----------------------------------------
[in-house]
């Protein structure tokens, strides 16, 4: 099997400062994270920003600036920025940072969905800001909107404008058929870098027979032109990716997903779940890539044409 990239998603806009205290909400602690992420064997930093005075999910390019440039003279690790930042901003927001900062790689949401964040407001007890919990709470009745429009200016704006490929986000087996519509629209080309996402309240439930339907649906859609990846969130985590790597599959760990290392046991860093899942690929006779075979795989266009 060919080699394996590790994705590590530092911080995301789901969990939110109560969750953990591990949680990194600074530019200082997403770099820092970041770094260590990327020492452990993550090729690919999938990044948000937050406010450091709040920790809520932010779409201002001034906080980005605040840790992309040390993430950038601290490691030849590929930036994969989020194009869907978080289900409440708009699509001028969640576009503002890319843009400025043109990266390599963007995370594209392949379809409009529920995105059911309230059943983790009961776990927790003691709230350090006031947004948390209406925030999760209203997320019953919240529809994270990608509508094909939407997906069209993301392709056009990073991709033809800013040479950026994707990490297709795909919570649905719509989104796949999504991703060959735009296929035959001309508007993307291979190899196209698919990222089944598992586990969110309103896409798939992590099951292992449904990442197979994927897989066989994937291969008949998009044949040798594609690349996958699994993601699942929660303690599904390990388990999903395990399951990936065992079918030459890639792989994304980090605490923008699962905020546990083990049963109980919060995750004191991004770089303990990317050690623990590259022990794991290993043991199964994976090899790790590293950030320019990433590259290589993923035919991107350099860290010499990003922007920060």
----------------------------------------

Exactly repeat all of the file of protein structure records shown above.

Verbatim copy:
[in-house]
């Protein structure tokens, strides 16, 4: 099997400062994270920003600036920025940072969905800001909107404008058929870098027979032109990716997903779940890539044409 990239998603806009205290909400602690992420064997930093005075999910390019440039003279690790930042901003927001900062790689949401964040407001007890919990709470009745429009200016704006490929986000087996519509629209080309996402309240439930339907649906859609990846969130985590790597599959760990290392046991860093899942690929006779075979795989266009 060919080699394996590790994705590590530092911080995301789901969990939110109560969750953990591990949680990194600074530019200082997403770099820092970041770094260590990327020492452990993550090729690919999938990044948000937050406010450091709040920790809520932010779409201002001034906080980005605040840790992309040390993430950038601290490691030849590929930036994969989020194009869907978080289900409440708009699509001028969640576009503002890319843009400025043109990266390599963007995370594209392949379809409009529920995105059911309230059943983790009961776990927790003691709230350090006031947004948390209406925030999760209203997320019953919240529809994270990608509508094909939407997906069209993301392709056009990073991709033809800013040479950026994707990490297709795909919570649905719509989104796949999504991703060959735009296929035959001309508007993307291979190899196209698919990222089944598992586990969110309103896409798939992590099951292992449904990442197979994927897989066989994937291969008949998009044949040798594609690349996958699994993601699942929660303690599904390990388990999903395990399951990936065992079918030459890639792989994304980090605490923008699962905020546990083990049963109980919060995750004191991004770089303990990317050690623990590259022990794991290993043991199964994976090899790790590293950030320019990433590259290589993923035919991107350099860290010499990003922007920060």